notes on thoughts on dotfile management
I use many programs on many machines, which I customized to a certain extent. These customizations are mostly the same everywhere, but not always. And I want to synchronize those configurations.
There are many "solutions" to this synchronization, though not a single one really feels like it covers all my usecases.
By origin (automated vs manual) and scope (global vs local). Automated refers to "by a program", while manual means "by hand"; obviously no configuration change is purely automated. Unfourtunately, all of the combinations exist and occur in my setups:
|automated||cache paths||emacs packages|
|manual||key file paths||keybinds|
And as all these cases exist, there is no simple way to classify new changes.
For Example, most programs allow for a very simple way to separate global and local changes: Just use two files, e.g. .vimrc.local and .vimrc.global. But now we are missing the .vimrc file itself, and therefore automated changes can’t be handled.
However these classification gets implemented, for some cases the specific implementation will have severe drawbacks (sync everything: too many conflicts; flag changes to sync by hand: too cumbersome...) ultimately making the answers to these theoretical questions less important.
I use a vastly different systems regularly, each with their own peculiarities (no root access, different software versions, available performance, no GUI available etc.) which I want to address. For a while I had multiple sets of dotfiles, but I’ve chosen the easy way out and found solutions for each of my problems:
As a result I now only have one set of dotfiles which makes things much more simple.
But this environment actually places a much more strict restriction on my dotfile distribution: It must be portable (and preferably lightweight).
Do I even need to say this?
To allow easy global propagation of local (and automated) changes, just symlink the synchronized versions of the files into your home directory.
This makes keeping local changes more difficult, as the now global dotfile has to check (1) are there local settings and (2) include those local settings.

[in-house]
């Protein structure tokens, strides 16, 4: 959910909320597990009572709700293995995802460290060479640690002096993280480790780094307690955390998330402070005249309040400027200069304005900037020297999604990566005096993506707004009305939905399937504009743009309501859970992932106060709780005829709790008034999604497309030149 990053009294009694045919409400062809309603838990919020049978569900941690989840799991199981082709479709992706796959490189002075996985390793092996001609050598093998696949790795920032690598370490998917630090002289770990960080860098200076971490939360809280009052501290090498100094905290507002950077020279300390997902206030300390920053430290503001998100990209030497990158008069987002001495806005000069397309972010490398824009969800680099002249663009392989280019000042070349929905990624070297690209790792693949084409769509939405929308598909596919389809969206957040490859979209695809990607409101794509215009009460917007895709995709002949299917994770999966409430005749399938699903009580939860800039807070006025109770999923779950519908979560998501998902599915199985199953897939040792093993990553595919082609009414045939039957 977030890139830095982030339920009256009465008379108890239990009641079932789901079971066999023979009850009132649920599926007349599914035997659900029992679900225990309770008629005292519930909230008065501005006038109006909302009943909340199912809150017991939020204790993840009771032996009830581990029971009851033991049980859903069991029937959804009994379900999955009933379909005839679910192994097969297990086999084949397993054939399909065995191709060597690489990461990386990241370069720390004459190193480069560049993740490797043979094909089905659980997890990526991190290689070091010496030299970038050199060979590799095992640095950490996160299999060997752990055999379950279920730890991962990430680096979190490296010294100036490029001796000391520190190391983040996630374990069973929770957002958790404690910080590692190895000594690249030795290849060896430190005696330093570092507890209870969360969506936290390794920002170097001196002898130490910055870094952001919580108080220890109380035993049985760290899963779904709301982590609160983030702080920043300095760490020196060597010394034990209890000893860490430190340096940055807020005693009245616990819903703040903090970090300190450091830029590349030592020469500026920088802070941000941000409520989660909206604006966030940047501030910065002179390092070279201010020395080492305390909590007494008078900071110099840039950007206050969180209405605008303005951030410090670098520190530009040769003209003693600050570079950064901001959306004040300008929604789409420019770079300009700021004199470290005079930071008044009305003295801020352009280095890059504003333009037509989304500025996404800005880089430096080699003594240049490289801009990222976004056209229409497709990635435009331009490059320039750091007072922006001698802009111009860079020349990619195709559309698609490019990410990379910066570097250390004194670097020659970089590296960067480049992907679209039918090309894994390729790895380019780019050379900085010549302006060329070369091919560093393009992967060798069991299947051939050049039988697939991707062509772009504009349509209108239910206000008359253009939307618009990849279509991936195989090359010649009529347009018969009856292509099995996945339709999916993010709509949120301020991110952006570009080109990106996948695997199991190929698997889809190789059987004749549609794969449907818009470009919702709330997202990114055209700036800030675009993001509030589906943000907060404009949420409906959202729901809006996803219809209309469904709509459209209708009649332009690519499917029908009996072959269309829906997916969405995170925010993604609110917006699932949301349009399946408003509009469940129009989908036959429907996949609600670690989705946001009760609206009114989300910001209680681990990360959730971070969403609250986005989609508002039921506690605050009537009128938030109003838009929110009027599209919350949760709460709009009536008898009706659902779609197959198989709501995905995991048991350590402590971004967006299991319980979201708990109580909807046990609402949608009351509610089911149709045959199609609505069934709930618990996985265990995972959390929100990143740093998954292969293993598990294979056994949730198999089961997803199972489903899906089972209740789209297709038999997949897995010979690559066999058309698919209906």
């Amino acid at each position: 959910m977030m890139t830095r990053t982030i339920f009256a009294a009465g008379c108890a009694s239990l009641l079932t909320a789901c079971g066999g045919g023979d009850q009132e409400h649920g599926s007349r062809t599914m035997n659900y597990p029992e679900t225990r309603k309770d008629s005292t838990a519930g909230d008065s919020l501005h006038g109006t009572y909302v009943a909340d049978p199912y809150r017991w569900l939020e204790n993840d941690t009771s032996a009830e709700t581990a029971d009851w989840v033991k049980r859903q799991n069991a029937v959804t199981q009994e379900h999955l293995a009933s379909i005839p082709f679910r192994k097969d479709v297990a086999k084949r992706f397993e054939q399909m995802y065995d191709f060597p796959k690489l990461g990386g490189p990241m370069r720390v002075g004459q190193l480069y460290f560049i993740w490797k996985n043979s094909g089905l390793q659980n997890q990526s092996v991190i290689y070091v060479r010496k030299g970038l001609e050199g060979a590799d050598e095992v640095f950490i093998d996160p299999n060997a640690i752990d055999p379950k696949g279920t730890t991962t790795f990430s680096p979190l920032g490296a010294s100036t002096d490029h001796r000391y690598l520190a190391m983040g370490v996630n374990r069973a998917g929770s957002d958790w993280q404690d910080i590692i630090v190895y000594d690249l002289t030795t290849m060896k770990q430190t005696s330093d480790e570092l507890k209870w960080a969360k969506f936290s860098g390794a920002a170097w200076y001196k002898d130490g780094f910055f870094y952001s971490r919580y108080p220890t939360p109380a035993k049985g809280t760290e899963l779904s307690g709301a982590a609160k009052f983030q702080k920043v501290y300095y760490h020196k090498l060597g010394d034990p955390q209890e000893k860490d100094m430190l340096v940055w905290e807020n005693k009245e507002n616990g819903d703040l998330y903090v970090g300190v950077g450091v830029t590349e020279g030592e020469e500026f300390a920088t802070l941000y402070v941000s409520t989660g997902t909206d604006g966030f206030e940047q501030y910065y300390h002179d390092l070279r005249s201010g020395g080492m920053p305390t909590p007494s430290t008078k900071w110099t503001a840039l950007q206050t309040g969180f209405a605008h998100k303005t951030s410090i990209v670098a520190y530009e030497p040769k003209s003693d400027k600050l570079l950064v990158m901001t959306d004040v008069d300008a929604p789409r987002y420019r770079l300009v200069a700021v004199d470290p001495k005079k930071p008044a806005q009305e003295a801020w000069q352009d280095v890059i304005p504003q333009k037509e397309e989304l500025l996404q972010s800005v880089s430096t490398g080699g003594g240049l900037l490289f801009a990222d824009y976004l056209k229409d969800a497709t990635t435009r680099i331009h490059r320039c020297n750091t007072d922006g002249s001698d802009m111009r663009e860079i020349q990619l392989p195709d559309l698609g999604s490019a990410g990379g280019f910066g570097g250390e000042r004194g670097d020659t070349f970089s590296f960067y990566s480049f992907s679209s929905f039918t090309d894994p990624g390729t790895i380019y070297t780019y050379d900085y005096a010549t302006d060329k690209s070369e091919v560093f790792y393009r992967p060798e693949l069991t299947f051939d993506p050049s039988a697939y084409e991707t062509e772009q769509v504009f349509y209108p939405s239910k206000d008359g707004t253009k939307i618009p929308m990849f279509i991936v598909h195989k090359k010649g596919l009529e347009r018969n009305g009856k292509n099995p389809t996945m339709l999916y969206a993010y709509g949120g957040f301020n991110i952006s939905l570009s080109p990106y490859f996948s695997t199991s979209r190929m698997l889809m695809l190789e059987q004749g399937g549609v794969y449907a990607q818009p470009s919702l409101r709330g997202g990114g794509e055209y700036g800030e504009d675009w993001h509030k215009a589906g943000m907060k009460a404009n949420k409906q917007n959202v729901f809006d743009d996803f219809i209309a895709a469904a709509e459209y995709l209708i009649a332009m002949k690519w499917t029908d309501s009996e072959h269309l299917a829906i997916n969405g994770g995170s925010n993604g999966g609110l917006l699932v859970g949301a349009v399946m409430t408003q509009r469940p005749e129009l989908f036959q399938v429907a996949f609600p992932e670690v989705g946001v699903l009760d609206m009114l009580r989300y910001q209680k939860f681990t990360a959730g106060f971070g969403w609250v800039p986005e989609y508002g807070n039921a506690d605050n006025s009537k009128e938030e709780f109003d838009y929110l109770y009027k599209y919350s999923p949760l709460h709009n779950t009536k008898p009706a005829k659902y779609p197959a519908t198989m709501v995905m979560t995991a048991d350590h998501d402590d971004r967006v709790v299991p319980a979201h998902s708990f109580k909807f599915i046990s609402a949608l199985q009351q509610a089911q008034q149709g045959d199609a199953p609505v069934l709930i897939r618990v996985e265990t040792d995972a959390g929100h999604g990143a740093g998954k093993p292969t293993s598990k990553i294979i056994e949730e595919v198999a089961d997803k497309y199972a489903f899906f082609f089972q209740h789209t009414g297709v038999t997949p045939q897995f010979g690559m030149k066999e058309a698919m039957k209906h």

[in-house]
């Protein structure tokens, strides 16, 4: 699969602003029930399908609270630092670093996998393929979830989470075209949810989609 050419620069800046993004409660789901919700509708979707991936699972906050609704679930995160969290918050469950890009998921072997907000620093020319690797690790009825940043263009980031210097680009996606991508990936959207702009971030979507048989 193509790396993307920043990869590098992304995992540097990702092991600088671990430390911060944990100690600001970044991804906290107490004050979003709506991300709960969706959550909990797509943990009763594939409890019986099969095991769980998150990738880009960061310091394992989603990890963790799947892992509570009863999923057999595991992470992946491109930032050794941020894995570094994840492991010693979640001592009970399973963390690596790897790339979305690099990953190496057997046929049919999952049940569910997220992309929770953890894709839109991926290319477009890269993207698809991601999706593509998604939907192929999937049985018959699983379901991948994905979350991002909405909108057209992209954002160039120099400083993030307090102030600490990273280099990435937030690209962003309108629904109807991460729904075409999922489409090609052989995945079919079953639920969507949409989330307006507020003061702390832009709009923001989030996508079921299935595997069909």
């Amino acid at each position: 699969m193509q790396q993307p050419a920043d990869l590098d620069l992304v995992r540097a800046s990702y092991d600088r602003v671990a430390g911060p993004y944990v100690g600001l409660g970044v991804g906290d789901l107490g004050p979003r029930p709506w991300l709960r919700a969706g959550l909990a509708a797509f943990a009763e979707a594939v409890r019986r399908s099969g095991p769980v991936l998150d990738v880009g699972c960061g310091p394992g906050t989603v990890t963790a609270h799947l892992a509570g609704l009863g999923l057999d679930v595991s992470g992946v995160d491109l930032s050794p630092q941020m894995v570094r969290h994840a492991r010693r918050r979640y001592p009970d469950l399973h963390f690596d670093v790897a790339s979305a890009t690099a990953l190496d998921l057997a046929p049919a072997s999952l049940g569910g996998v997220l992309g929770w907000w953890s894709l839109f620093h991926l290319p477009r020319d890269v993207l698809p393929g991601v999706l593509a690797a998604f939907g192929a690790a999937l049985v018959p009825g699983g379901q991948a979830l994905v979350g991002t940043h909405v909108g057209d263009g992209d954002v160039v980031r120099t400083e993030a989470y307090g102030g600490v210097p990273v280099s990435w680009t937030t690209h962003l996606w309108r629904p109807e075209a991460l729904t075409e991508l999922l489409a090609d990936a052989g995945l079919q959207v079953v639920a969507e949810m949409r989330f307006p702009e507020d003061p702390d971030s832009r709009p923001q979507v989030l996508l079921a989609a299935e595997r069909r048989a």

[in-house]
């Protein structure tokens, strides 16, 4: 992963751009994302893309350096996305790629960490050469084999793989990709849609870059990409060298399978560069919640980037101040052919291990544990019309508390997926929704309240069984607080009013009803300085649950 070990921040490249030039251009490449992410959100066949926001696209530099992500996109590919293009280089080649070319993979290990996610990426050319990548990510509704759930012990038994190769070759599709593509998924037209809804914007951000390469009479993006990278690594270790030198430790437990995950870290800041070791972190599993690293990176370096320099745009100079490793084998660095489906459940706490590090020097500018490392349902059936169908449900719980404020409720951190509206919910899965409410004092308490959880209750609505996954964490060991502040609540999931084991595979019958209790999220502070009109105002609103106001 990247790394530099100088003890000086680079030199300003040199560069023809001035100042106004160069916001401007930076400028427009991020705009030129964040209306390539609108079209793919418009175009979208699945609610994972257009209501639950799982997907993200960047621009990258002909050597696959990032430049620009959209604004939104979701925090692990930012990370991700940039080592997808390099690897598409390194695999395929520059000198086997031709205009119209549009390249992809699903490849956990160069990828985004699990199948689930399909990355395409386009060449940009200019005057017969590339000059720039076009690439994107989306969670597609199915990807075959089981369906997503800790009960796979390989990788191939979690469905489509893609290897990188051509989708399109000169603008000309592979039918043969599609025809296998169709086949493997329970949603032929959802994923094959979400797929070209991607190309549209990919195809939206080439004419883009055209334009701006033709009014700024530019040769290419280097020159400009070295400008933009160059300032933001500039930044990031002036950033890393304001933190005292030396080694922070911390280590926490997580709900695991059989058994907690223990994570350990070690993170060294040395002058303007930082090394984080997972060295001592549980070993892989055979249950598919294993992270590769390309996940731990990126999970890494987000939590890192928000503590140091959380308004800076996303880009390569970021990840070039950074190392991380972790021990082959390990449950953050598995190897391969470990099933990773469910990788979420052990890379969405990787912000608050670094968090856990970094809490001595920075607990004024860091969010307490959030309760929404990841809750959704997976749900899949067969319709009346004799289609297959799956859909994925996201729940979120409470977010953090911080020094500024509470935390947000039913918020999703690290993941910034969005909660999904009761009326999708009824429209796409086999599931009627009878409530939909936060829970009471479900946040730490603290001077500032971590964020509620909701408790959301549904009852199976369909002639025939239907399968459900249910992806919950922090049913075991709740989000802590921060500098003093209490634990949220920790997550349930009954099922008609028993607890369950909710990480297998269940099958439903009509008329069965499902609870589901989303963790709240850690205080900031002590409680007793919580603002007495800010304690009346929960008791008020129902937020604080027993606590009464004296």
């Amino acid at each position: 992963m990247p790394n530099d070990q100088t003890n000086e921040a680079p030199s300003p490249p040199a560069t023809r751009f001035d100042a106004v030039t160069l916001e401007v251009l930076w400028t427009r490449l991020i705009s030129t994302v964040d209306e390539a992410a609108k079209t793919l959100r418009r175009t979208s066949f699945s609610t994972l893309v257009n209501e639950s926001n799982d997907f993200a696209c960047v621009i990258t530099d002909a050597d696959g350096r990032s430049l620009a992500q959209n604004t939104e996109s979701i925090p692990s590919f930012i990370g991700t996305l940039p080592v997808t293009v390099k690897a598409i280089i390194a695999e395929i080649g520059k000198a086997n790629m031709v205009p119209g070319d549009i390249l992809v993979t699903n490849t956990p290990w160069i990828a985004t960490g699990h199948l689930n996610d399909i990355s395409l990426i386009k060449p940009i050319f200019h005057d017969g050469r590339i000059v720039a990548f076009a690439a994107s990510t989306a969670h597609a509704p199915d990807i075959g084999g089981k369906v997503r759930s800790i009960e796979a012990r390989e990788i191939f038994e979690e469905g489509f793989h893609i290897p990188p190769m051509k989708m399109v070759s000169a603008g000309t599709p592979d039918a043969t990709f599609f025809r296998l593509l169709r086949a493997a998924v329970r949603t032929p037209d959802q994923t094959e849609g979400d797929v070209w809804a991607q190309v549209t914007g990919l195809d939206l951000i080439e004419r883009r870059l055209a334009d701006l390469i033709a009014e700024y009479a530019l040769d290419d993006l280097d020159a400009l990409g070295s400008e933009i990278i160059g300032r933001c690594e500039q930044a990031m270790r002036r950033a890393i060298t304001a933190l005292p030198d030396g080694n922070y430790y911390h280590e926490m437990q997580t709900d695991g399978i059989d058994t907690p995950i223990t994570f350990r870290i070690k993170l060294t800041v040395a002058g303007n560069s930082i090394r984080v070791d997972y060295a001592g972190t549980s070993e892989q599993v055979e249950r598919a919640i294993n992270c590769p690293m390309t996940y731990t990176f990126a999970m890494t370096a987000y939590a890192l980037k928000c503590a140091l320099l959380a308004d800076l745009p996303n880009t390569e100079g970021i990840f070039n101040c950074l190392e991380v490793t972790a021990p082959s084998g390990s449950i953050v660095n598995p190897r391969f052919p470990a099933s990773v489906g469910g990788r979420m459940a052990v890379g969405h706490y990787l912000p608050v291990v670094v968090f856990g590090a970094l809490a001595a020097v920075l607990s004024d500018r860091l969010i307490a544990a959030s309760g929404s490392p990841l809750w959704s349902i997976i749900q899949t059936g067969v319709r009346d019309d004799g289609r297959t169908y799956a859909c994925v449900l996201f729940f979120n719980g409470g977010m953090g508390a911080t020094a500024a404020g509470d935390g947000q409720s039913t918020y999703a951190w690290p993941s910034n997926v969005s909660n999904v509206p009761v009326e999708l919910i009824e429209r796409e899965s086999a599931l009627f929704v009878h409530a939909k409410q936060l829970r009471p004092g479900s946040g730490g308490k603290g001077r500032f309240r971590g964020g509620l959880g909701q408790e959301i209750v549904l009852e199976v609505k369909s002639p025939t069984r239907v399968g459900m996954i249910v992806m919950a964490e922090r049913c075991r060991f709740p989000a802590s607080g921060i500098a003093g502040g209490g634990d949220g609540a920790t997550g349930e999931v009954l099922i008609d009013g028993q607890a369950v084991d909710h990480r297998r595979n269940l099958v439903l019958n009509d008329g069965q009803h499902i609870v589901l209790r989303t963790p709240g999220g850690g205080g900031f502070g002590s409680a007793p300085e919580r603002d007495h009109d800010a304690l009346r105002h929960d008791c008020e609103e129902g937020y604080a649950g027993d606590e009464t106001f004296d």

› The other way around (symlink real dotfile into git) does not work: git will only sync the link, but not the content.
If you don’t need automated changes, use read-only copies of your dotfiles. Which really screws with your ability to do anything automated.
For a long time my preferred way to use dotfiles: Inject a link to your global version into the current dotfile, e.g. source ~/a/b/c/bashrc.global.
This is special for each config format and therefore requires some binary during the installation.
cd ~ echo ’*’ > .gitignore git init
It works, but it has no additional features whatsoever.
After thinking about possible solutions to my theoretical problems, I came down to these requirements: My dotfile management should...
Most dotfile tools have to be installed to apply their changes, which rules them out for my setups. But not using these tools means not using any of their useful features.
Ultimately I (and thereby you) have to pick my poison. No matter what, you will have to compromise on some factor.
I thought long and hard, and because I hate dependencies and myself, I now just use a single git repo as described here.
The basic idea is to initialize $HOME as a git repo. This introduces challenges of its on, but those can be dealt with.
One of the main problems I was concerned about when initializing my home as a git repo was that I could accidentally mean to add something to a repo, and maybe even sensitive files. However, this can’t happen: Instead of using .git for files provided by git I use .dots – and therefore normal git invocations don’t recognize the home directory as a git repo. If I need to interact with this git repo I use git --git-dir=$HOME/.dots/ --work-tree=$HOME which I created an alias for.
Also instead of a .gitignore I use the file ~/.dots/info/exclude. This is not under version control itself, but removes the necessity for a .gitignore file in my home.
By Setting status.showUntrackedFiles to no I prevent git annoying me that not everything inside my home is under version control.
This is as portable as it gets. If git works, this approach works.
Also it is dead simple to understand: Dotfiles are copied as is. No funky magic.
Reverting everything is fairly simple as it just requires removing all existing dotfiles. Also git allows for more complex reset procedures. However, removing the managed dotfiles means removing your dotfiles alltogether – w/o additional work also local changes are not respected anymore.
You can’t mix global, version-controlled and local sections in the same file. This sometimes becomes a problem when tools automatically try to change your dotfiles. I mitigate this by using pointing to local versions of my dotfiles: E.g. my ~/.bashrc contains this snippet:
if test -r ~/.bashrc.local; then source ~/.bashrc.local fi
I move all local changes into my ~/.bashrc.local and keep my global dotfiles clean. Similar inclusion mechanisms exist for at least ssh, tmux and git config files. However, this requires a manual intervention for each inclusion in every dotfile.
For documentation purposes my dotfiles repo contains a readme file. This means that my home directory has a single file named README.md, with all other contents being directories. I consider that not ideal, as this readme file is located in my home but has no connection to it – though that is a drawback I’m willing to accept.
Follow the guide linked above. Create an alias to git --git-dir=$HOME/.dots/ --work-tree=$HOME. On a new machine use:
git clone --bare <git-repo-url> $HOME/.dots alias dotscfg=’git --git-dir=$HOME/.dots/ --work-tree=$HOME’ dotscfg config --local status.showUntrackedFiles no echo ’*’ >> ~/.dots/info/exclude dotscfg checkout
Use this alias instead of the git command when interacting with the repo. Use the flag -f (force) to add files.